December 13, 2010 1:46 pm ET filed under Blog
December 06, 2010 9:46 am ET filed under Blog
December 06, 2010 9:43 am ET filed under Fact Check
The lame duck session may be young, but lame Republican arguments on Sunday morning talk shows are a tradition in this town. This week, Rep. Jeb Hensarling (R-TX) deceived Fox News viewers about the Affordable Care Act's impact on the cost of health care; former House Speaker Newt Gingrich labeled Democrats' tax proposal "class warfare," when the data show tax breaks for the wealthy are bad for the economy (and worse for the debt); and Gingrich suggested that business owners aren't hiring because of tax uncertainty, but that doesn't explain the decade of economic stagnation that followed the "certainty" of the Bush tax cuts. Meanwhile, Sen. Orrin Hatch (R-UT) claimed Democrats are "just spending, spending, spending and taxing, taxing, taxing," despite the fact that Democrats passed 25 separate tax relief measures in 2009 alone. Hatch and Sen. Mitch McConnell (R-KY) each claimed that "700,000 small businesses" will be affected by higher tax rates on the wealthy, a number that counts athletes, authors, and Wall Street giants as "small." Finally, Sen. Jon Kyl (R-AZ) flagrantly misrepresented a recent Gallup poll showing Americans want Bush's tax giveaways to the rich to end.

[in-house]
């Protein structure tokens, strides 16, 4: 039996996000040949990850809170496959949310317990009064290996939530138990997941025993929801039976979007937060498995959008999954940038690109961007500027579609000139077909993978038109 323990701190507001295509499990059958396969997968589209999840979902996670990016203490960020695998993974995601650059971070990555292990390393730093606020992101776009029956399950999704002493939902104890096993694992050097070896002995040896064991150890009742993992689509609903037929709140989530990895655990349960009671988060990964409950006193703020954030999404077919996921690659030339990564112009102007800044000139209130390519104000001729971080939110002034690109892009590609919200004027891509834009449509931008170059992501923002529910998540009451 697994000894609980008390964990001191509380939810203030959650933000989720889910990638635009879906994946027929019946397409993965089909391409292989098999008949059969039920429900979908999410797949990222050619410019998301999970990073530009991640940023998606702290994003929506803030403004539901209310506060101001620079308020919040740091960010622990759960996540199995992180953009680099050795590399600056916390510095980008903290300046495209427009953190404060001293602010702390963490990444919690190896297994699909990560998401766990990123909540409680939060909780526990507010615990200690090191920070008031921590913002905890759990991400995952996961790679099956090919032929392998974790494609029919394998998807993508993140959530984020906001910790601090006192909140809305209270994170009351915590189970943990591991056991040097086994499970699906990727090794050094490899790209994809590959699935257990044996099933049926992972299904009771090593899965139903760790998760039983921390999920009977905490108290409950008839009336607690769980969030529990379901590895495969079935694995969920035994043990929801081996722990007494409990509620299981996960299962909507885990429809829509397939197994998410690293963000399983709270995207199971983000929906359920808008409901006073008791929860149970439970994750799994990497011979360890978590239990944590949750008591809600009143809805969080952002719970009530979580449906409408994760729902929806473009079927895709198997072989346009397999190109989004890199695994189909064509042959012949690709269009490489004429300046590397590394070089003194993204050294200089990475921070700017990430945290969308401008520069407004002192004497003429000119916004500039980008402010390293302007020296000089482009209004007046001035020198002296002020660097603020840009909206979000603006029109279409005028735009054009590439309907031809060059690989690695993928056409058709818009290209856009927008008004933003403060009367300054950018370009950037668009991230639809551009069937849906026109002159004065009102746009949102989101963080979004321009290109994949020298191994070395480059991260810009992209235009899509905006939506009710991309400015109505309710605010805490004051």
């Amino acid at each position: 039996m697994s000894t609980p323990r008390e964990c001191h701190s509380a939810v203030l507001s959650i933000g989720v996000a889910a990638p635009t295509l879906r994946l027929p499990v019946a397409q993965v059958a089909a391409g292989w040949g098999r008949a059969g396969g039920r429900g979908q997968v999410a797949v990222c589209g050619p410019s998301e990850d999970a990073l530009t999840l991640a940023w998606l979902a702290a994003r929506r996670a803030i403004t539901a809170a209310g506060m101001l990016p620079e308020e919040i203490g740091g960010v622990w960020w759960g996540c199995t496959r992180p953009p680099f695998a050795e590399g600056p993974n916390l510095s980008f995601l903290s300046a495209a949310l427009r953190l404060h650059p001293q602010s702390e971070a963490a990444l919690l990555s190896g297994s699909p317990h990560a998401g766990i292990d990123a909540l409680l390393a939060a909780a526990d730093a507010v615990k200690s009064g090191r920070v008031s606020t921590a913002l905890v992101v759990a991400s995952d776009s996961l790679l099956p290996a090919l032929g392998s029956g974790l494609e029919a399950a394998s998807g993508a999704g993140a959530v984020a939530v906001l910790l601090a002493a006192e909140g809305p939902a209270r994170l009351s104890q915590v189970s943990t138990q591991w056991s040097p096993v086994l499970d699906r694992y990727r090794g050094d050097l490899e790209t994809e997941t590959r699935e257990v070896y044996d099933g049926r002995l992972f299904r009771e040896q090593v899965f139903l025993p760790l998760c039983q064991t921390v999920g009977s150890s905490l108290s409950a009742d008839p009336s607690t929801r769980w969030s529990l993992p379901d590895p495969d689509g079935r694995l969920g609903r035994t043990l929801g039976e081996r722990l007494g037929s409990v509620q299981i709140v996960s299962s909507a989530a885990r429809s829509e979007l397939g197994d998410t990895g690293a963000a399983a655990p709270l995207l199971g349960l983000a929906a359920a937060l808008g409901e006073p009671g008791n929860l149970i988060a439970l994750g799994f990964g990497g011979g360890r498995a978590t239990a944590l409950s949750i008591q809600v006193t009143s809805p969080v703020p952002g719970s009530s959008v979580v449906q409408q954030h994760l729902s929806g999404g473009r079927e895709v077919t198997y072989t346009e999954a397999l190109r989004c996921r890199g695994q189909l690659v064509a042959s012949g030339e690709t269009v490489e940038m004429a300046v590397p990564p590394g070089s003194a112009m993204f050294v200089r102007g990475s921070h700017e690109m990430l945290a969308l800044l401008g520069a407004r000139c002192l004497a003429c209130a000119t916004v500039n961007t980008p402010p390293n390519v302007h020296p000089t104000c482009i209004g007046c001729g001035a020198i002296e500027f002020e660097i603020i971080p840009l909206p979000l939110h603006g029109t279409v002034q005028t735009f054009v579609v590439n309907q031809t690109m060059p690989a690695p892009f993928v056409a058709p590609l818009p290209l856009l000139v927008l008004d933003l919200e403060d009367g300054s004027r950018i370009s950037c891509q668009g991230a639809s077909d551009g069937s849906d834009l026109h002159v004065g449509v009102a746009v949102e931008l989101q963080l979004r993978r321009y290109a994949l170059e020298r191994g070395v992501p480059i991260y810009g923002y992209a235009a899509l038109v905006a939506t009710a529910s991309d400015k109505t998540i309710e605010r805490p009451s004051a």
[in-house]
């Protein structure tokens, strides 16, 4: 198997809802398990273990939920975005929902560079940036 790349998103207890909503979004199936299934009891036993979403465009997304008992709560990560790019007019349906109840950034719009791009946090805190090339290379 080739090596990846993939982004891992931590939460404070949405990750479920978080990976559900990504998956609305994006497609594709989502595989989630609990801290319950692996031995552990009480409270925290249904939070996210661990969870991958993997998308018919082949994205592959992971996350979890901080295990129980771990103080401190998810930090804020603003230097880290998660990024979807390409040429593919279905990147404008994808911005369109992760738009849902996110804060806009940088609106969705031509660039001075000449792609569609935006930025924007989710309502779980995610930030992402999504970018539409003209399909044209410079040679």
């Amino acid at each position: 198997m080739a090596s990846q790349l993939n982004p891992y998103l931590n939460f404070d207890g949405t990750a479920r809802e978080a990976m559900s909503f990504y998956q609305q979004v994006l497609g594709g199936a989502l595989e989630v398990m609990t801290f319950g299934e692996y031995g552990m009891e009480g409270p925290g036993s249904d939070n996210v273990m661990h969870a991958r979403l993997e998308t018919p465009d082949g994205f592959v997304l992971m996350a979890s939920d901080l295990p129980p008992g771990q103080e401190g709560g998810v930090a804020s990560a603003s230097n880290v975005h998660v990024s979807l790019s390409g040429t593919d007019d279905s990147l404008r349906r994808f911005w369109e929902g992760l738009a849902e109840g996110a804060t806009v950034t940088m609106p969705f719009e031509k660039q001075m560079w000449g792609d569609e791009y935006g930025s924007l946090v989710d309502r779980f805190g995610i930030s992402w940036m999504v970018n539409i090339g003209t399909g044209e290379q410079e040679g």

December 03, 2010 3:21 pm ET filed under Fact Check
Today, Sen. Orrin Hatch (R-UT) took to the floor of the Senate to criticize congressional Democrats for their handling of the pending expiration of the Bush-era tax cuts. Hatch claimed that he and his Republican colleagues "want to do more" than Democrats by extending tax cuts to earners in the highest income brackets. Hatch argued that "the so-called millionaires tax hike" was nothing of the sort, but instead a tax hike on hardworking small business owners. In reality, as Hatch's Republican colleague Lamar Alexander (R-TN) noted a few days ago, these so-called "small business owners" include multi-million dollar Wall Street firms as well as wealthy non-employer tax filers.
December 01, 2010 5:53 pm ET filed under Video
December 01, 2010 3:55 pm ET filed under Fact Check